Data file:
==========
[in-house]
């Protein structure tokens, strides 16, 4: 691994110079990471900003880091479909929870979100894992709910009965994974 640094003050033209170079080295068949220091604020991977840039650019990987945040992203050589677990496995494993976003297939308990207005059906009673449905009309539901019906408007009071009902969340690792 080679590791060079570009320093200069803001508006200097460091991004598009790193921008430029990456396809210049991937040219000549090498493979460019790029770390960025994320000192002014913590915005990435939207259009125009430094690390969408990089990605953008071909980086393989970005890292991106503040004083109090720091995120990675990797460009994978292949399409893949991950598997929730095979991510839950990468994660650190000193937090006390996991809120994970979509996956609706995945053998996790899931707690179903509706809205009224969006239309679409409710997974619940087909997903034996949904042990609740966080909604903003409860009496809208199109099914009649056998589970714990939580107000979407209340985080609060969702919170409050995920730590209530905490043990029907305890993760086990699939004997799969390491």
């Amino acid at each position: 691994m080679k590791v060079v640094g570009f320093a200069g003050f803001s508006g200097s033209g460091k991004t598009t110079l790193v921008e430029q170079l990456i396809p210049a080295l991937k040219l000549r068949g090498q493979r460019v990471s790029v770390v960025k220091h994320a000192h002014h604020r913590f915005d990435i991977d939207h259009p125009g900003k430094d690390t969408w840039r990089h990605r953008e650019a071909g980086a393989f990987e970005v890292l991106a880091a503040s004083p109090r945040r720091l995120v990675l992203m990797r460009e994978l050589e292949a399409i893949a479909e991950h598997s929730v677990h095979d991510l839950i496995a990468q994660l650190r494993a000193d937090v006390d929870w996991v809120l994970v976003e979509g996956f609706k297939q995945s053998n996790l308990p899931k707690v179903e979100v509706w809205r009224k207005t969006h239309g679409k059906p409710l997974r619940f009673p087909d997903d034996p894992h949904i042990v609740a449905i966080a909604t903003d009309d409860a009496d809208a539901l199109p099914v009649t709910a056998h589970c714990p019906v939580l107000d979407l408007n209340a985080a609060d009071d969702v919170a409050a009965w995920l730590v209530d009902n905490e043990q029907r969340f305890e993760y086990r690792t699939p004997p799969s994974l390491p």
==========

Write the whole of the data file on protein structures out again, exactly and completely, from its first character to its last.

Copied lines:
[in-house]
């Protein structure tokens, strides 16, 4: 691994110079990471900003880091479909929870979100894992709910009965994974 640094003050033209170079080295068949220091604020991977840039650019990987945040992203050589677990496995494993976003297939308990207005059906009673449905009309539901019906408007009071009902969340690792 080679590791060079570009320093200069803001508006200097460091991004598009790193921008430029990456396809210049991937040219000549090498493979460019790029770390960025994320000192002014913590915005990435939207259009125009430094690390969408990089990605953008071909980086393989970005890292991106503040004083109090720091995120990675990797460009994978292949399409893949991950598997929730095979991510839950990468994660650190000193937090006390996991809120994970979509996956609706995945053998996790899931707690179903509706809205009224969006239309679409409710997974619940087909997903034996949904042990609740966080909604903003409860009496809208199109099914009649056998589970714990939580107000979407209340985080609060969702919170409050995920730590209530905490043990029907305890993760086990699939004997799969390491």
């Amino acid at each position: 691994m080679k590791v060079v640094g570009f320093a200069g003050f803001s508006g200097s033209g460091k991004t598009t110079l790193v921008e430029q170079l990456i396809p210049a080295l991937k040219l000549r068949g090498q493979r460019v990471s790029v770390v960025k220091h994320a000192h002014h604020r913590f915005d990435i991977d939207h259009p125009g900003k430094d690390t969408w840039r990089h990605r953008e650019a071909g980086a393989f990987e970005v890292l991106a880091a503040s004083p109090r945040r720091l995120v990675l992203m990797r460009e994978l050589e292949a399409i893949a479909e991950h598997s929730v677990h095979d991510l839950i496995a990468q994660l650190r494993a000193d937090v006390d929870w996991v809120l994970v976003e979509g996956f609706k297939q995945s053998n996790l308990p899931k707690v179903e979100v509706w809205r009224k207005t969006h239309g679409k059906p409710l997974r619940f009673p087909d997903d034996p894992h949904i042990v609740a449905i966080a909604t903003d009309d409860a009496d809208a539901l199109p099914v009649t709910a056998h589970c714990p019906v939580l107000d979407l408007n209340a985080a609060d009071d969702v919170a409050a009965w995920l730590v209530d009902n905490e043990q029907r969340f305890e993760y086990r690792t699939p004997p799969s994974l390491p």